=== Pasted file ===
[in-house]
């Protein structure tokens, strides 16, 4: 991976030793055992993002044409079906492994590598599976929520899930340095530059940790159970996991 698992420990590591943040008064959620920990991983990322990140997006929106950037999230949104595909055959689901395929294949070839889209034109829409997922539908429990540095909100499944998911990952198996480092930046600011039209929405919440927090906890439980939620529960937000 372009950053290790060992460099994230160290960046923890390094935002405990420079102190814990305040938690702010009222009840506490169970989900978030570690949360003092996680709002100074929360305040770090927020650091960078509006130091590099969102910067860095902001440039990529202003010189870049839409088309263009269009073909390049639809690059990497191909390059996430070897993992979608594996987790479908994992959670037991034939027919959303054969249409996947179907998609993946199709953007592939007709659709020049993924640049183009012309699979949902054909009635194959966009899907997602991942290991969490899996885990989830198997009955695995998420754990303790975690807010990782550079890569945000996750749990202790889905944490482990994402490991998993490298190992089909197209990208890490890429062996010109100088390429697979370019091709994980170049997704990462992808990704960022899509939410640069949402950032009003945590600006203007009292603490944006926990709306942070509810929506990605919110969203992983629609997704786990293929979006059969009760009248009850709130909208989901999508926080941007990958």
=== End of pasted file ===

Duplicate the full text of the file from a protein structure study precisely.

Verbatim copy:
[in-house]
């Protein structure tokens, strides 16, 4: 991976030793055992993002044409079906492994590598599976929520899930340095530059940790159970996991 698992420990590591943040008064959620920990991983990322990140997006929106950037999230949104595909055959689901395929294949070839889209034109829409997922539908429990540095909100499944998911990952198996480092930046600011039209929405919440927090906890439980939620529960937000 372009950053290790060992460099994230160290960046923890390094935002405990420079102190814990305040938690702010009222009840506490169970989900978030570690949360003092996680709002100074929360305040770090927020650091960078509006130091590099969102910067860095902001440039990529202003010189870049839409088309263009269009073909390049639809690059990497191909390059996430070897993992979608594996987790479908994992959670037991034939027919959303054969249409996947179907998609993946199709953007592939007709659709020049993924640049183009012309699979949902054909009635194959966009899907997602991942290991969490899996885990989830198997009955695995998420754990303790975690807010990782550079890569945000996750749990202790889905944490482990994402490991998993490298190992089909197209990208890490890429062996010109100088390429697979370019091709994980170049997704990462992808990704960022899509939410640069949402950032009003945590600006203007009292603490944006926990709306942070509810929506990605919110969203992983629609997704786990293929979006059969009760009248009850709130909208989901999508926080941007990958």